In 2011 Shane McCarthy’s digital drawings first came to light in a discreet studio located somewhere in Dun Laoghaire Institute of Art, Design & Technology. Immediately noticed by the gimlet-eyes of mother’s tankstation, the articulation of McCarthy’s work since has been dressed by white cube and art fair. By no means was this a bad turn of events (as proven by his exquisite first solo show in the gallery in 20131), just different from the ramshackle installation for his degree show that promised more of the same. What has become clear over the last 3 years is, McCarthy’s work is all about The Promise.

Even though the emailed press release for ‘Tangled Hierarchies’ initially frustrated with its opaque ‘notation’ rather than an explanation that had the decency of a beginning or a middle or even an end, it was with hot feet that I made my way to McCarthy’s Studio 4 project in Temple Bar Gallery + Studios, Dublin. I was expecting misaligned timber shelving. Trip wire power cords. Bad lighting. The artist as invigilator. I got all the above and much more ad hoc improvisation and natural occurrences than the imagination can possibly forecast.

On entering McCarthy’s studio the artist immediately apologised for the bright sunshine overexposing the two pulsating projections that sun bathed on the studio walls. Contrary to McCarthy’s misgivings towards the environmental conditions yesterday, it was the actual bright sunlight invading the studio space that steered his digital drawings away from theatre into a network of revelatory distraction and digression.

Ghost neon signatures breath light in shallow gasps on the walls of McCarthy’s studio. One spells out ‘IMMANENCE’2, the other an abstract, skeletal squiggle that plumps up into a metallic pink clef, a quaver, a pretzel. (With regard to the latter, “Jeff Koons” tripped off McCarthy’s tongue in conversation later. My response: “nothing wrong with a bit of Koons”). I took out my phone and took a panoramic shot of the unfolding mise-en-scène. FYI: when photographed with a normal shutter speed McCarthy’s digital drawings capture as vibrating Day-Glo; out of reach in more ways than one.

Plonked on a metal bench, an analogue T.V. plays an info-dump of video clips found online that lean towards (among other things) philosophical ‘whys?’ and scientific ‘hows?’. Also placed upon the bench the short notation of the press-release beefs up into a treatise. Even with the Temple Bar crowds and buskers clamouring outside, T.V. and treatise yammering inside, my attention keeps being drawn to the insidious silence of McCarthy’s digital drawings. My obvious ‘neon’ referencing to Bruce Nauman with regard to McCarthy’s previous work in the gallery was erased. Replaced by John Cage, Michael Snow, or nobody.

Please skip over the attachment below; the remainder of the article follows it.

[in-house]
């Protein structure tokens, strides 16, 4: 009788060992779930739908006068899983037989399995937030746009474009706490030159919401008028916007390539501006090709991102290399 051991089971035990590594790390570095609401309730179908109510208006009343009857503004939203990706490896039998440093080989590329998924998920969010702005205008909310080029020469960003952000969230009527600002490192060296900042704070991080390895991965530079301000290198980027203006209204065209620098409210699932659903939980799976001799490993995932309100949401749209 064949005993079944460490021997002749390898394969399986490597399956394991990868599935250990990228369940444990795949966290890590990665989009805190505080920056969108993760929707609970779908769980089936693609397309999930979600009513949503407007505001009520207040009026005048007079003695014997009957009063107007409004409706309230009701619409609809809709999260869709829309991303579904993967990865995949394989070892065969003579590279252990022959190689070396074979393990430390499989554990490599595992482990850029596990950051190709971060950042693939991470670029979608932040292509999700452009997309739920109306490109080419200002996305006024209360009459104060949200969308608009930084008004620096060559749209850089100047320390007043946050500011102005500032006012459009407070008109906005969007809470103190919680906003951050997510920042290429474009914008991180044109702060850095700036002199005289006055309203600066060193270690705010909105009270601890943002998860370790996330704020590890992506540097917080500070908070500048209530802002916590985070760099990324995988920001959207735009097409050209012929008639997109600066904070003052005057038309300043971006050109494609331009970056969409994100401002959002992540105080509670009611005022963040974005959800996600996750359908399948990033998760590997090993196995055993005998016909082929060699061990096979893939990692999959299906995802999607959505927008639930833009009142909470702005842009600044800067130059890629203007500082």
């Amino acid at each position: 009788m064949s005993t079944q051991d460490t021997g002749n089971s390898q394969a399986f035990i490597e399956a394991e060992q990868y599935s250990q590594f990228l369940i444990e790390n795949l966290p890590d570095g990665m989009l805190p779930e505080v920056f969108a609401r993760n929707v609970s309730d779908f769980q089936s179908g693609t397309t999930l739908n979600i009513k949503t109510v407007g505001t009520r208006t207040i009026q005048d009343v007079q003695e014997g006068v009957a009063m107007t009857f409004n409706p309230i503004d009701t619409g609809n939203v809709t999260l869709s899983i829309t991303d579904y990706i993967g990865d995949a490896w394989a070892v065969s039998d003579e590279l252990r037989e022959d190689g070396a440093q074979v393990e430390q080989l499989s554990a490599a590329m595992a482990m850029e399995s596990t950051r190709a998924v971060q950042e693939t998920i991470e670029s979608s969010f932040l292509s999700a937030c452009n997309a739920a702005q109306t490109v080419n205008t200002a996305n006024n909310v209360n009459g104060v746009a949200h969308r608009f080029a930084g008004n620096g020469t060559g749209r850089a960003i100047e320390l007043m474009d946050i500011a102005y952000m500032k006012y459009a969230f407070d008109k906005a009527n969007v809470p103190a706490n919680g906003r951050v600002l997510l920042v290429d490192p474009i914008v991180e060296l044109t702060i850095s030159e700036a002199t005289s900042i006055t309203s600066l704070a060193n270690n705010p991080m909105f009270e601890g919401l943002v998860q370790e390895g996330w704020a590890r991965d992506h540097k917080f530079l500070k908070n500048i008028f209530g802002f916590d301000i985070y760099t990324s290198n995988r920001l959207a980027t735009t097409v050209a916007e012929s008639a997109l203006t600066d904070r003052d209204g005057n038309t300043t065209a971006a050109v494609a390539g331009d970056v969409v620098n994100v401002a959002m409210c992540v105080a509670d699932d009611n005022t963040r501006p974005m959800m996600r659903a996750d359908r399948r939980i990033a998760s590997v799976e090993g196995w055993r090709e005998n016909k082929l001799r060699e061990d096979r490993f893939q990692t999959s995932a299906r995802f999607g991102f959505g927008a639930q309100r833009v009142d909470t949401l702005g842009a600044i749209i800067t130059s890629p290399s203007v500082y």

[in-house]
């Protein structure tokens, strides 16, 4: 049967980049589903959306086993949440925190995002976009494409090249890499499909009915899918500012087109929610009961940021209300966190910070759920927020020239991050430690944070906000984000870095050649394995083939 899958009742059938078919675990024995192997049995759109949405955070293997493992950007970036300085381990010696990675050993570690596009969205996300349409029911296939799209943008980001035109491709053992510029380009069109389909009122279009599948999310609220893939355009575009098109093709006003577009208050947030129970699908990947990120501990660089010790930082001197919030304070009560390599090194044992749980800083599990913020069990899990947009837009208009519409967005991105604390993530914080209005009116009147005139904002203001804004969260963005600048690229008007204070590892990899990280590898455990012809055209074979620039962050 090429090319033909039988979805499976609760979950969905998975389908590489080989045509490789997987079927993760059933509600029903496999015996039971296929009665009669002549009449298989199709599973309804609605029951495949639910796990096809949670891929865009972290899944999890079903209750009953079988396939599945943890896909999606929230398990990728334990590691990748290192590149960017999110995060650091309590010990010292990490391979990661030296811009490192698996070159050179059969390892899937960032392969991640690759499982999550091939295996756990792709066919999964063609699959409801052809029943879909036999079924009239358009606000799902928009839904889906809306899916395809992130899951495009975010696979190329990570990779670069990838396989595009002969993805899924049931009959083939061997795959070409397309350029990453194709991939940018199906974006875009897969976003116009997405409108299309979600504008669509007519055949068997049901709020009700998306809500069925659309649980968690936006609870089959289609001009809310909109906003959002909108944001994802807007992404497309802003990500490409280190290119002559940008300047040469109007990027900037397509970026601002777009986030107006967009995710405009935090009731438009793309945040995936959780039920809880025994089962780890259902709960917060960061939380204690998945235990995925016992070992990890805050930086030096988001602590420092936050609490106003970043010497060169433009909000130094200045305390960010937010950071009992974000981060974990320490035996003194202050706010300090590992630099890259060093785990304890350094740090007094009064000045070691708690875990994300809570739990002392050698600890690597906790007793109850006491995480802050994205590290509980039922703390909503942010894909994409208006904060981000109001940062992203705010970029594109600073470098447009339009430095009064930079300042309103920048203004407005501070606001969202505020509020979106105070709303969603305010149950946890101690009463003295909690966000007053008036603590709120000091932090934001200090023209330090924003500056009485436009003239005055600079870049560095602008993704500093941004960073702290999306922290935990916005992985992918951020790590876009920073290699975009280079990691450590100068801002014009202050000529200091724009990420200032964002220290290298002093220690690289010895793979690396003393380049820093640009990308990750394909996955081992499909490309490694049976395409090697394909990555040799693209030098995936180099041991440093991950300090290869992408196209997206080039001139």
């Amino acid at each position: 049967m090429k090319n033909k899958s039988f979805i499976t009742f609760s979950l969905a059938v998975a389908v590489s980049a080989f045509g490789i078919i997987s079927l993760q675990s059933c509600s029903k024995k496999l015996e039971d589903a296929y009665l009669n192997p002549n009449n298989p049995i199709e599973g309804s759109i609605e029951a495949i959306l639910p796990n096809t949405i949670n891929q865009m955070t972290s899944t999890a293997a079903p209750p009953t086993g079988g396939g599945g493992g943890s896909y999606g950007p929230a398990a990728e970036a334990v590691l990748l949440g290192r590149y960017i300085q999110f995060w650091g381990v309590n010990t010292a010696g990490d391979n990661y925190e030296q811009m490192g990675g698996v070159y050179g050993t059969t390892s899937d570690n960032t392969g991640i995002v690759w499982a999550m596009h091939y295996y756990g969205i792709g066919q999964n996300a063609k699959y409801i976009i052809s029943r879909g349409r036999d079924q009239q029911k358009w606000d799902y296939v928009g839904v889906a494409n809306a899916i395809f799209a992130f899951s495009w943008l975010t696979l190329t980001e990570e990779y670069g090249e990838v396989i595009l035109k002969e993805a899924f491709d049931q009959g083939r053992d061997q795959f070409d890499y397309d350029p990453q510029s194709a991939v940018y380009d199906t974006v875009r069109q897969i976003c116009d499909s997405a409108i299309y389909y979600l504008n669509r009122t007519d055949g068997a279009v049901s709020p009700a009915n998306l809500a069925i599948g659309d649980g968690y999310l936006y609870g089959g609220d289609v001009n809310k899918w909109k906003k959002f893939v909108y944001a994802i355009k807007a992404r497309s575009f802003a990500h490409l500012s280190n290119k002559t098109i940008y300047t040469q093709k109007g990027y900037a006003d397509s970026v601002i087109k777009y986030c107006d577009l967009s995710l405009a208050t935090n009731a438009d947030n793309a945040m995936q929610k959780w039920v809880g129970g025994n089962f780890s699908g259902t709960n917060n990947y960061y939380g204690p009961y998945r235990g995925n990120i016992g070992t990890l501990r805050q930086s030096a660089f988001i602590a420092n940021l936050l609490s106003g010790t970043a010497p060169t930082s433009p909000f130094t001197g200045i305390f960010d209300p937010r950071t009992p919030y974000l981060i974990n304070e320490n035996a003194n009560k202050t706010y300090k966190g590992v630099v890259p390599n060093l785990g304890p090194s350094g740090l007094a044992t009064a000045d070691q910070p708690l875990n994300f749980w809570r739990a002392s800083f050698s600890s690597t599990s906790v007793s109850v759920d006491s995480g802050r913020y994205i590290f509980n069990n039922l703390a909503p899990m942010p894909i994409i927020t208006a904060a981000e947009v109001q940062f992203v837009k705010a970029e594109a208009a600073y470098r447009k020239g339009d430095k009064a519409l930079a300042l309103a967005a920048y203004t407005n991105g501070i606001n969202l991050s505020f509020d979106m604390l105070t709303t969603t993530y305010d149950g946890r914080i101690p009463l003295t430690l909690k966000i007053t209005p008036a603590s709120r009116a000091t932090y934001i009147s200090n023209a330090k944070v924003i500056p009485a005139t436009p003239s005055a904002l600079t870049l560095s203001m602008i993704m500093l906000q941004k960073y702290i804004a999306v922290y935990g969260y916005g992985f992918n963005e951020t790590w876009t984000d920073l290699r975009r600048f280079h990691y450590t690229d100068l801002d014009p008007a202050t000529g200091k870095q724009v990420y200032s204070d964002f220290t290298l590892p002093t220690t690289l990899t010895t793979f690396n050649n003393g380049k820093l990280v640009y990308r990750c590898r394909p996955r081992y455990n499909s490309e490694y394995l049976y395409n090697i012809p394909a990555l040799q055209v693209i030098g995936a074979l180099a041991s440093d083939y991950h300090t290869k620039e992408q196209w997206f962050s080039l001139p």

The wide orbit of background material that informs Shane McCarthy’s compressed and evasive digital drawings are necessary building blocks, atoms, strings, theory. In the end, these exterior elements collapse and disappear into the work proper. What remains, like the gravitational collapse of a star, is a black hole of multi-dimensional traces. Signature traces of luxurious objects that make promises on one hand and renege with the other.

Through August 2.


1    Read ‘Liquid Fire’s Promise’, my review of Shane McCarthy’s first solo show at mother's tankstation, Dublin.


2    Read the brilliant Christian Kerslake for an analysis of the slippery term ‘immanence’ via Gilles Deleuze:


26 July. 2014.

Promises, promises


‘Tangled Hierarchies’

Studio 4, Temple Bar Gallery + Studios, Dublin

24 July – 2 August, 12 noon – 4 pm daily or by appointment (closed Sundays)

SHANE McCarty’s ‘Tangled Hierarchies’, Studio 4. TBG+S, Dublin, 25.7.2014., photo: James Merrigan.



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